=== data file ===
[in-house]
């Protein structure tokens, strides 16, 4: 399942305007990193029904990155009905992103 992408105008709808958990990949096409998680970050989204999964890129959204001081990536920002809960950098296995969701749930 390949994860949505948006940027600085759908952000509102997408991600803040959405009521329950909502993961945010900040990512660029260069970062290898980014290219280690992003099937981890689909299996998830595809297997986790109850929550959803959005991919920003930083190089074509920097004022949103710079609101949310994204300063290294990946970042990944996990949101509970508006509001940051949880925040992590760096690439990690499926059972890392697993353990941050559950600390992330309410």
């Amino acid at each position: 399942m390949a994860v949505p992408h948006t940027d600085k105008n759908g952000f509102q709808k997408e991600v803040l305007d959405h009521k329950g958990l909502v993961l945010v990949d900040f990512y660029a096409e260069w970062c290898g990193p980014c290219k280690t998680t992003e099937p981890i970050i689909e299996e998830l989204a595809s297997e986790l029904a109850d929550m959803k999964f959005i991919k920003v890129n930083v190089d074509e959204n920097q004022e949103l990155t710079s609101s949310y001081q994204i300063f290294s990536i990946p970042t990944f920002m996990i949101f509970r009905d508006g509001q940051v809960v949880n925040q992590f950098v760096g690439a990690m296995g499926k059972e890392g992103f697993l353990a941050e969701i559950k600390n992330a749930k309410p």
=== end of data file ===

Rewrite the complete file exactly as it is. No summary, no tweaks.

[in-house]
């Protein structure tokens, strides 16, 4: 399942305007990193029904990155009905992103 992408105008709808958990990949096409998680970050989204999964890129959204001081990536920002809960950098296995969701749930 390949994860949505948006940027600085759908952000509102997408991600803040959405009521329950909502993961945010900040990512660029260069970062290898980014290219280690992003099937981890689909299996998830595809297997986790109850929550959803959005991919920003930083190089074509920097004022949103710079609101949310994204300063290294990946970042990944996990949101509970508006509001940051949880925040992590760096690439990690499926059972890392697993353990941050559950600390992330309410």
């Amino acid at each position: 399942m390949a994860v949505p992408h948006t940027d600085k105008n759908g952000f509102q709808k997408e991600v803040l305007d959405h009521k329950g958990l909502v993961l945010v990949d900040f990512y660029a096409e260069w970062c290898g990193p980014c290219k280690t998680t992003e099937p981890i970050i689909e299996e998830l989204a595809s297997e986790l029904a109850d929550m959803k999964f959005i991919k920003v890129n930083v190089d074509e959204n920097q004022e949103l990155t710079s609101s949310y001081q994204i300063f290294s990536i990946p970042t990944f920002m996990i949101f509970r009905d508006g509001q940051v809960v949880n925040q992590f950098v760096g690439a990690m296995g499926k059972e890392g992103f697993l353990a941050e969701i559950k600390n992330a749930k309410p």